The home at 717 6th Ave NW belongs to one of the founders of the Mount Vernon Historic Preservation Commission. It is therefore in good hands. Older homes require plenty of upkeep, but this one’s beauty, resistance to noise from the street, and historic value, make the effort worthwhile. The home, described as a Queen Anne or Bungalow, has some unique elements. While most historic homes display windows of the same style, this house has two windows that are the only ones of their kind in the home. One features repeated and overlapping arches, while the other is in an oval pattern. The homeowners have brought in trees from Michigan, which over time have matured, providing shade and a lush atmosphere.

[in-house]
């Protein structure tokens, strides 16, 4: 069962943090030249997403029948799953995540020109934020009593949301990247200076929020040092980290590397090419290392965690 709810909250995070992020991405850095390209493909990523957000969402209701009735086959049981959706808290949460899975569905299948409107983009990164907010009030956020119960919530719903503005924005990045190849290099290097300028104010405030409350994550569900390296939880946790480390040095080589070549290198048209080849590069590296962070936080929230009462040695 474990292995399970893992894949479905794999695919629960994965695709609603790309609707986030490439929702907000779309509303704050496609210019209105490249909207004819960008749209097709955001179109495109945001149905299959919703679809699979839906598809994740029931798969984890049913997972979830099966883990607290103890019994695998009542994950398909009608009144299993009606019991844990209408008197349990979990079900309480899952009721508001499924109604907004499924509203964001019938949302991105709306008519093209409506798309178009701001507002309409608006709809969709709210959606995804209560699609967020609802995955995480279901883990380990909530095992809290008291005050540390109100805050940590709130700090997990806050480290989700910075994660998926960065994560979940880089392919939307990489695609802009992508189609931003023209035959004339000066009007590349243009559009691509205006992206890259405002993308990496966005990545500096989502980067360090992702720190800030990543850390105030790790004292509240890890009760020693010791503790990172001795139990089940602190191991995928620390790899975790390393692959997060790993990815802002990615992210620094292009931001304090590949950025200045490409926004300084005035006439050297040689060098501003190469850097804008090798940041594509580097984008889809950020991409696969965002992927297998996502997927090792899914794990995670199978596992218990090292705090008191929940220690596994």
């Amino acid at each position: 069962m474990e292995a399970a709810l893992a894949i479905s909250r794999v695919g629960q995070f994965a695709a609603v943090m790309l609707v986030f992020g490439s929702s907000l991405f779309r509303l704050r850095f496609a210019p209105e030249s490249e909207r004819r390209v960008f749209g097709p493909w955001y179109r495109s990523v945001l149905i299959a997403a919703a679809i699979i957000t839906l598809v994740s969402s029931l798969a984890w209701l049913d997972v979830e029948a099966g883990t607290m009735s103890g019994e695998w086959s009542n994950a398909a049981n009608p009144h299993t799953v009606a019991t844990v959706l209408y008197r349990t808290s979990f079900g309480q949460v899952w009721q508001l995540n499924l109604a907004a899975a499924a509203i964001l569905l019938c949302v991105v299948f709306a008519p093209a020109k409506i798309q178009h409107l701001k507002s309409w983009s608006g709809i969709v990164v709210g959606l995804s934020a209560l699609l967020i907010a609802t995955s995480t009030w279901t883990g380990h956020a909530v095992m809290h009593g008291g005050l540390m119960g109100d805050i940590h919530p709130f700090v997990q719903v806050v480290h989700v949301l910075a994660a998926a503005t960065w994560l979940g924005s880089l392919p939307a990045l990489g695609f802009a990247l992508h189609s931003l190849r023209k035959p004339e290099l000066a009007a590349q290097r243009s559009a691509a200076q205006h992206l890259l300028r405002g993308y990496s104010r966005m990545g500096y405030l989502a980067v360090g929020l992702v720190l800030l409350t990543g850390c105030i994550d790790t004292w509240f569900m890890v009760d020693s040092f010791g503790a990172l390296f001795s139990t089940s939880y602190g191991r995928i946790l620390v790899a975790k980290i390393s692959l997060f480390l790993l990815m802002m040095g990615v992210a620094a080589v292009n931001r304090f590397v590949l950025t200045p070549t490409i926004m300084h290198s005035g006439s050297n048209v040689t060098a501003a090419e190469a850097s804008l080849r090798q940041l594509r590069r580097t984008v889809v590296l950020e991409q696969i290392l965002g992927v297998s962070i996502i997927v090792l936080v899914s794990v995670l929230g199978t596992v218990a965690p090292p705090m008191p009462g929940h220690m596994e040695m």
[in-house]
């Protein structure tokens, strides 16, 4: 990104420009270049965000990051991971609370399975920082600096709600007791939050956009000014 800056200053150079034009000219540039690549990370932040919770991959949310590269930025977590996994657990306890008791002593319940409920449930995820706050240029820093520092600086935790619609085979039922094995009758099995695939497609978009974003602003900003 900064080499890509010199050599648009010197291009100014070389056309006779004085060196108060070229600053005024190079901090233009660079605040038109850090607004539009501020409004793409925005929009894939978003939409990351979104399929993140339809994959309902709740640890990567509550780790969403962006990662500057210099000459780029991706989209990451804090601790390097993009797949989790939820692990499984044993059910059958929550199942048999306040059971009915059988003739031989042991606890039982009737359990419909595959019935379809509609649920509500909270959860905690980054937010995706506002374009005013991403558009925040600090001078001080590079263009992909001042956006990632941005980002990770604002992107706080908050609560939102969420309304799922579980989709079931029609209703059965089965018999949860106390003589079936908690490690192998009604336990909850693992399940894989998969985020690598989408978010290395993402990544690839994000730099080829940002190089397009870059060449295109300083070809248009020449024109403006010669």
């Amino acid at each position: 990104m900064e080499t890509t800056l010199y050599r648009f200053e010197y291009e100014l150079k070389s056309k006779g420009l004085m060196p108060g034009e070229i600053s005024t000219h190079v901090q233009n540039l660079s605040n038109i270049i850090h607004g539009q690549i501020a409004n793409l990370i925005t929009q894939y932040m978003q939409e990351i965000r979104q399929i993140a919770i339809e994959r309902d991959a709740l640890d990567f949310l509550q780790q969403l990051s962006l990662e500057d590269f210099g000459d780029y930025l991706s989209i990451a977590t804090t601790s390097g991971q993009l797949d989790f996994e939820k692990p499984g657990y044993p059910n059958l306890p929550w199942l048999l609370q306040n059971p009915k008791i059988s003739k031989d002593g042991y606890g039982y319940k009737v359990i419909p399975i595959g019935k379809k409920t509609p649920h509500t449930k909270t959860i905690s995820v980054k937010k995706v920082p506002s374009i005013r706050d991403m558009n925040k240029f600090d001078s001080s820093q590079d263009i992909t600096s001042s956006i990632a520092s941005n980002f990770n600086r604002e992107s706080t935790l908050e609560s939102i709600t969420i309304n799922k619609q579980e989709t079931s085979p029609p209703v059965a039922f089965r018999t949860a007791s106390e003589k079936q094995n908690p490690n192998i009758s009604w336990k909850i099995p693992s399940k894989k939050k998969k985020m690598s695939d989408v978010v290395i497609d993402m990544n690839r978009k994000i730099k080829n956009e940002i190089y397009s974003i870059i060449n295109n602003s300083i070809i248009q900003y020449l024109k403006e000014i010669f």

The owners say they were attracted to the home’s wrap-around porch and intricate woodwork. Some of the interior woodwork is salvaged from other historical places or buildings. A good example of this historic salvage process can be found in the wood paneling on the interior of an added room. It is recovered from Mount Vernon’s former railway station, which was established Jan. 1, 1902, but demolished in the 1970s. The station was a convenient means of transportation for Cornell College students and brought distinguished visitors from Chicago, such as members of the Chicago Symphony who gave summer concerts, and the writer Carl Sandburg, who enjoyed visiting his friend, Professor Toppy Tull. Pieces of the station were scattered amongst those who wanted them in town and its former fireplace can now be seen in the Mount Vernon-Lisbon Visitor’s Center.